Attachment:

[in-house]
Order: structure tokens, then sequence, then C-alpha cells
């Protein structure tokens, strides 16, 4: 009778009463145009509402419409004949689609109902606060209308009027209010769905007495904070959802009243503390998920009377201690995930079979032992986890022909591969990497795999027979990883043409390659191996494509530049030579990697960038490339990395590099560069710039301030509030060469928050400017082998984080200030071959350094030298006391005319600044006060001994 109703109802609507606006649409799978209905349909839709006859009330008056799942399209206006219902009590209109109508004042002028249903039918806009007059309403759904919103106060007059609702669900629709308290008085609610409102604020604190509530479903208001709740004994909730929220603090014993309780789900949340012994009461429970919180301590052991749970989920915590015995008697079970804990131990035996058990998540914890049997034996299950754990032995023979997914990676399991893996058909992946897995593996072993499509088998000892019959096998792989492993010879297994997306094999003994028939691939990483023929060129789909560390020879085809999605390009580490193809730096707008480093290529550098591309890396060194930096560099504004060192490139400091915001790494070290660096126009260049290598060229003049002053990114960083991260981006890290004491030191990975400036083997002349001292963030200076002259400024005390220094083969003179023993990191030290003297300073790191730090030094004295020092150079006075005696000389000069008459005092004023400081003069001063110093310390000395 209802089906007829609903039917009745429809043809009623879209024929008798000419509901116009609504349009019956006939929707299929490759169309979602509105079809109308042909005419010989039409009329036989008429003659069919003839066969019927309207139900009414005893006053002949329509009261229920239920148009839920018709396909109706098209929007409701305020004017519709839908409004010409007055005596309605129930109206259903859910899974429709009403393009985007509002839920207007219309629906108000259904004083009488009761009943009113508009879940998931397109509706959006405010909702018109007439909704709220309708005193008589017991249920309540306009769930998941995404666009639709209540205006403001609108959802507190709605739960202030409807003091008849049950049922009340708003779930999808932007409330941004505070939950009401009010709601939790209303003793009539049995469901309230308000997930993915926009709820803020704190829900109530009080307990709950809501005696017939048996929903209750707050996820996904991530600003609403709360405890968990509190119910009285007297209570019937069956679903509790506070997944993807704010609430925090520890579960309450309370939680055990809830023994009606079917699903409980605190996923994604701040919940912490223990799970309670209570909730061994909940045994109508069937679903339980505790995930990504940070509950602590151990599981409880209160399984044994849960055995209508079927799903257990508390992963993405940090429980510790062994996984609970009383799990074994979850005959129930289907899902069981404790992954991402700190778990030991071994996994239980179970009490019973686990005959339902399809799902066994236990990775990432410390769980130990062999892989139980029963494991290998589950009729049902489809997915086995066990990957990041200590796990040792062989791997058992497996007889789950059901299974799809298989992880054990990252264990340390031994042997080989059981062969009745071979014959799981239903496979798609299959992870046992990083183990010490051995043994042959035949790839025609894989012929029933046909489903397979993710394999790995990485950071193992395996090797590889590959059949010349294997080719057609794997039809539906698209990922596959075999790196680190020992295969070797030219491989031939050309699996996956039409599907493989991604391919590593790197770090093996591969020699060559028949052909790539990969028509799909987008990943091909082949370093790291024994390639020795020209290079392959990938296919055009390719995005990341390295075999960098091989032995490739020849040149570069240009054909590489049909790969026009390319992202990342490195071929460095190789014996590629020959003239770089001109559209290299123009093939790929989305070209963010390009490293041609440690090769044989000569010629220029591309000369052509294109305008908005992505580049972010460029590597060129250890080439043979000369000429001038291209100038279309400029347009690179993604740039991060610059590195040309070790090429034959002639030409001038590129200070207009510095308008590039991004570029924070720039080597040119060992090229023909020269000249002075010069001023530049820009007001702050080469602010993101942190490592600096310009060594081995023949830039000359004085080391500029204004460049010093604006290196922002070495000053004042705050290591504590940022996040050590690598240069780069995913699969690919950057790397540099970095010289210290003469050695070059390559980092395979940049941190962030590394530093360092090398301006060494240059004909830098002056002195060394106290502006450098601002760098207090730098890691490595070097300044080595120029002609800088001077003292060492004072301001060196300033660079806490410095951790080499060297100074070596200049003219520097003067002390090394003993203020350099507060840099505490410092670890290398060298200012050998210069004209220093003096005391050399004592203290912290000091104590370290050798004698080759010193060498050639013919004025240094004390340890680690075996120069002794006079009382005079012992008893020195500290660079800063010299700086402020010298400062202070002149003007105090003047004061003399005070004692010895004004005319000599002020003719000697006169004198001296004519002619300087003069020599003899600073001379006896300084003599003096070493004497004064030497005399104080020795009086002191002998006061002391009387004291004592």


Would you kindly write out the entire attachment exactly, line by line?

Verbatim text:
[in-house]
Order: structure tokens, then sequence, then C-alpha cells
């Protein structure tokens, strides 16, 4: 009778009463145009509402419409004949689609109902606060209308009027209010769905007495904070959802009243503390998920009377201690995930079979032992986890022909591969990497795999027979990883043409390659191996494509530049030579990697960038490339990395590099560069710039301030509030060469928050400017082998984080200030071959350094030298006391005319600044006060001994 109703109802609507606006649409799978209905349909839709006859009330008056799942399209206006219902009590209109109508004042002028249903039918806009007059309403759904919103106060007059609702669900629709308290008085609610409102604020604190509530479903208001709740004994909730929220603090014993309780789900949340012994009461429970919180301590052991749970989920915590015995008697079970804990131990035996058990998540914890049997034996299950754990032995023979997914990676399991893996058909992946897995593996072993499509088998000892019959096998792989492993010879297994997306094999003994028939691939990483023929060129789909560390020879085809999605390009580490193809730096707008480093290529550098591309890396060194930096560099504004060192490139400091915001790494070290660096126009260049290598060229003049002053990114960083991260981006890290004491030191990975400036083997002349001292963030200076002259400024005390220094083969003179023993990191030290003297300073790191730090030094004295020092150079006075005696000389000069008459005092004023400081003069001063110093310390000395 209802089906007829609903039917009745429809043809009623879209024929008798000419509901116009609504349009019956006939929707299929490759169309979602509105079809109308042909005419010989039409009329036989008429003659069919003839066969019927309207139900009414005893006053002949329509009261229920239920148009839920018709396909109706098209929007409701305020004017519709839908409004010409007055005596309605129930109206259903859910899974429709009403393009985007509002839920207007219309629906108000259904004083009488009761009943009113508009879940998931397109509706959006405010909702018109007439909704709220309708005193008589017991249920309540306009769930998941995404666009639709209540205006403001609108959802507190709605739960202030409807003091008849049950049922009340708003779930999808932007409330941004505070939950009401009010709601939790209303003793009539049995469901309230308000997930993915926009709820803020704190829900109530009080307990709950809501005696017939048996929903209750707050996820996904991530600003609403709360405890968990509190119910009285007297209570019937069956679903509790506070997944993807704010609430925090520890579960309450309370939680055990809830023994009606079917699903409980605190996923994604701040919940912490223990799970309670209570909730061994909940045994109508069937679903339980505790995930990504940070509950602590151990599981409880209160399984044994849960055995209508079927799903257990508390992963993405940090429980510790062994996984609970009383799990074994979850005959129930289907899902069981404790992954991402700190778990030991071994996994239980179970009490019973686990005959339902399809799902066994236990990775990432410390769980130990062999892989139980029963494991290998589950009729049902489809997915086995066990990957990041200590796990040792062989791997058992497996007889789950059901299974799809298989992880054990990252264990340390031994042997080989059981062969009745071979014959799981239903496979798609299959992870046992990083183990010490051995043994042959035949790839025609894989012929029933046909489903397979993710394999790995990485950071193992395996090797590889590959059949010349294997080719057609794997039809539906698209990922596959075999790196680190020992295969070797030219491989031939050309699996996956039409599907493989991604391919590593790197770090093996591969020699060559028949052909790539990969028509799909987008990943091909082949370093790291024994390639020795020209290079392959990938296919055009390719995005990341390295075999960098091989032995490739020849040149570069240009054909590489049909790969026009390319992202990342490195071929460095190789014996590629020959003239770089001109559209290299123009093939790929989305070209963010390009490293041609440690090769044989000569010629220029591309000369052509294109305008908005992505580049972010460029590597060129250890080439043979000369000429001038291209100038279309400029347009690179993604740039991060610059590195040309070790090429034959002639030409001038590129200070207009510095308008590039991004570029924070720039080597040119060992090229023909020269000249002075010069001023530049820009007001702050080469602010993101942190490592600096310009060594081995023949830039000359004085080391500029204004460049010093604006290196922002070495000053004042705050290591504590940022996040050590690598240069780069995913699969690919950057790397540099970095010289210290003469050695070059390559980092395979940049941190962030590394530093360092090398301006060494240059004909830098002056002195060394106290502006450098601002760098207090730098890691490595070097300044080595120029002609800088001077003292060492004072301001060196300033660079806490410095951790080499060297100074070596200049003219520097003067002390090394003993203020350099507060840099505490410092670890290398060298200012050998210069004209220093003096005391050399004592203290912290000091104590370290050798004698080759010193060498050639013919004025240094004390340890680690075996120069002794006079009382005079012992008893020195500290660079800063010299700086402020010298400062202070002149003007105090003047004061003399005070004692010895004004005319000599002020003719000697006169004198001296004519002619300087003069020599003899600073001379006896300084003599003096070493004497004064030497005399104080020795009086002191002998006061002391009387004291004592």